Not everyone will feel comfortable doing taxes through AI. Accountants will need to lean on automated tools of their own to keep pace, but enterprise clients, heavy investors, and people suspicious of advanced tech will continue to prefer the human touch. With more money going toward nicer tools and less money going toward human intermediaries, accountants must specialize and adapt to stay relevant.

  • Updated Regulations

Where crypto regulation used to be nonexistent, legislators have really made some limited progress. The SEC presently has more oversight to shut down illicit initial coin offerings (ICOs), and the IRS clarified that cryptocurrencies are property, not a currency at least for now.

But the more there is a change in crypto, the more will be the change in regulations. Every business that deals with cryptocurrency will encounter newer, more vigorous laws in the coming years. Soon every company and project that deals with crypto will need an accountant (or accounting service) with crypto experience to help navigate the unknown.

As new laws get passed, businesses will invest more heavily in smarter crypto accounting solutions. Artificial intelligence and machine learning will do the heavy lifting while human accountants interpret that data to help executives make smarter business decisions. More technology startups will develop to cater to this increasing audience. Before long, crypto accounting will turn into an industry unto itself.

These changes may appear like far-off concerns for another year, however, crypto accounting, like cryptocurrencies themselves, moves rapidly. Expectations and the tools to meet them become more complex and sophisticated each day. Accountants must stay vigilant to keep up with the times, or they risk losing ground to a new generation of crypto-savvy competitors.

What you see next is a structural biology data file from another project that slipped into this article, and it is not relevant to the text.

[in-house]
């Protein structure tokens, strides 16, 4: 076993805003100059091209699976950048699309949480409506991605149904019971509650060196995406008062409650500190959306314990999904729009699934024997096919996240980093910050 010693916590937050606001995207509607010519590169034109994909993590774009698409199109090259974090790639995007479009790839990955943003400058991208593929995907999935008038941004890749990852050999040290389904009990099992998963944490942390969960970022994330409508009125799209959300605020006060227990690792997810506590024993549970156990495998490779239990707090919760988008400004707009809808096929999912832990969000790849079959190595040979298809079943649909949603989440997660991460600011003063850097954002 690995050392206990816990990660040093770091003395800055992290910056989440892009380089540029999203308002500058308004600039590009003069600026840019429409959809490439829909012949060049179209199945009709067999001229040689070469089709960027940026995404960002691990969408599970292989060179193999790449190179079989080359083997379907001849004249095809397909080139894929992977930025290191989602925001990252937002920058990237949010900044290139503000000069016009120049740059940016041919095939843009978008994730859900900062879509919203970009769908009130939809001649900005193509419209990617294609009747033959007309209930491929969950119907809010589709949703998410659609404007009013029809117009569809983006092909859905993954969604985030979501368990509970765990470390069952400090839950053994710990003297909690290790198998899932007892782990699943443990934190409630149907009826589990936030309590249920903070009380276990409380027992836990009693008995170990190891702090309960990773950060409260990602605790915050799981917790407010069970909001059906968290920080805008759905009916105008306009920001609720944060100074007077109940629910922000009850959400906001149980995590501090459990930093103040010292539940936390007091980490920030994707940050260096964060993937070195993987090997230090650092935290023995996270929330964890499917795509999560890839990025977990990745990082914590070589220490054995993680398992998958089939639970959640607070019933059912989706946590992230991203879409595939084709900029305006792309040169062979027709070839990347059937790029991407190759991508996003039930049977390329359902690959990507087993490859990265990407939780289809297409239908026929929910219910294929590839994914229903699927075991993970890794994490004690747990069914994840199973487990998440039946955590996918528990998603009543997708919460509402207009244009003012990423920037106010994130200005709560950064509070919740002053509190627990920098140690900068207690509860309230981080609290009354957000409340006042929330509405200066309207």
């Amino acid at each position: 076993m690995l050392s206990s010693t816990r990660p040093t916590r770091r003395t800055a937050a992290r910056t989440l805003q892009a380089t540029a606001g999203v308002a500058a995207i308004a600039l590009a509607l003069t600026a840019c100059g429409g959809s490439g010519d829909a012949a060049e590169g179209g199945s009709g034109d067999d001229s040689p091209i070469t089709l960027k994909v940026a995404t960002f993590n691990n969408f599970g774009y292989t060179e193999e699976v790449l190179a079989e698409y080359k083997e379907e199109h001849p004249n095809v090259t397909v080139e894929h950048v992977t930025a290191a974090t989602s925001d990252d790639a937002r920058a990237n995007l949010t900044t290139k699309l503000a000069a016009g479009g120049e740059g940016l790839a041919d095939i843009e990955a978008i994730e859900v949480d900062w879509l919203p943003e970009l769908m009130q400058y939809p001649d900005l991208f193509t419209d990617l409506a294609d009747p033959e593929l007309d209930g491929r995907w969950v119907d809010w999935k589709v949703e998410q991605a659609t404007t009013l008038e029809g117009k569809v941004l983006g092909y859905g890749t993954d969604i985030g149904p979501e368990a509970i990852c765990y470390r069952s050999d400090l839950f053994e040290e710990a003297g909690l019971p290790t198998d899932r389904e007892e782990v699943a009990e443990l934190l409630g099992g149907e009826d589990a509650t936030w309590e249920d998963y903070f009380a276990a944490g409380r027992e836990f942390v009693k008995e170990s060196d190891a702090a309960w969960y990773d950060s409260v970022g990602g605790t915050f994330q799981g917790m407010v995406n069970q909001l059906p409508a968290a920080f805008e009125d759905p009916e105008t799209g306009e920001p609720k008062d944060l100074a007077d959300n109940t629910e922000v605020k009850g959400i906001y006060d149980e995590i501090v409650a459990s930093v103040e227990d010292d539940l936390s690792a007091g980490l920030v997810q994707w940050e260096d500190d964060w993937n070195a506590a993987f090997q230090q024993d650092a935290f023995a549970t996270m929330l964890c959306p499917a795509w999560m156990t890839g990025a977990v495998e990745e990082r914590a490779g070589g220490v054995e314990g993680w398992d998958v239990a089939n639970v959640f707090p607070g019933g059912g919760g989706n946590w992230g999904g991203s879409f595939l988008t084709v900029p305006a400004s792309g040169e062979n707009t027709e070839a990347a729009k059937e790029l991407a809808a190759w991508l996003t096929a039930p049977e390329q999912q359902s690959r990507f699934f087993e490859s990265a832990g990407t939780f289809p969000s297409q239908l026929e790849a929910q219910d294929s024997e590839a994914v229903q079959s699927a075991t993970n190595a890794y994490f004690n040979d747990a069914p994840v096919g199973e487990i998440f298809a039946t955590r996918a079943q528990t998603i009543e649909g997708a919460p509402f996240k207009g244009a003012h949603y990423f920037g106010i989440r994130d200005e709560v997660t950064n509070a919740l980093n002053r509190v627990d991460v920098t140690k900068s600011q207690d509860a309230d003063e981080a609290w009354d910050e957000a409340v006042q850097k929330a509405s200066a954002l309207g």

• Crypto-Fintech hookup

The overarching theme of all of these trends is that cryptocurrency is growing up, becoming mainstream and finally finding actual use cases, rather than just hypothetical ones. With the introduction of libra, the issue is not about explaining why cryptocurrency will be valuable and necessary soon but making it valuable and necessary now, do or die.

There are obviously questions about how transactions will be implemented across an array of ledgers or how anonymized transactions can be regulated. Part of this will come in the consolidation of the industry and the continued struggle for interoperability between wallets and ledgers. However, most of these questions will likely be answered by whoever tries first, and financial technology companies are by far the most eager to fill that role.

This need for innovation has been an evident trend throughout major areas of the cryptocurrency market. Libra itself is (or was) stacked with individuals from various fintech organizations. Meanwhile, fintech unicorns like Plaid and Chime have reached their valuations largely from investments by companies in the finance industry like Visa and Goldman Sachs Group that are curious about digital assets, but terrified of the uncertainty that surrounds them.

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Chandrima Samanta, Content-Editor, FintecBuzz

Chandrima is a Content management executive with a flair for creating high quality content irrespective of genre. She believes in crafting stories irrespective of genre and bringing them to a creative form. Prior to working for Hrtech Cube she was a Business Analyst with Capgemini.

Chandrima S.

Chandrima S.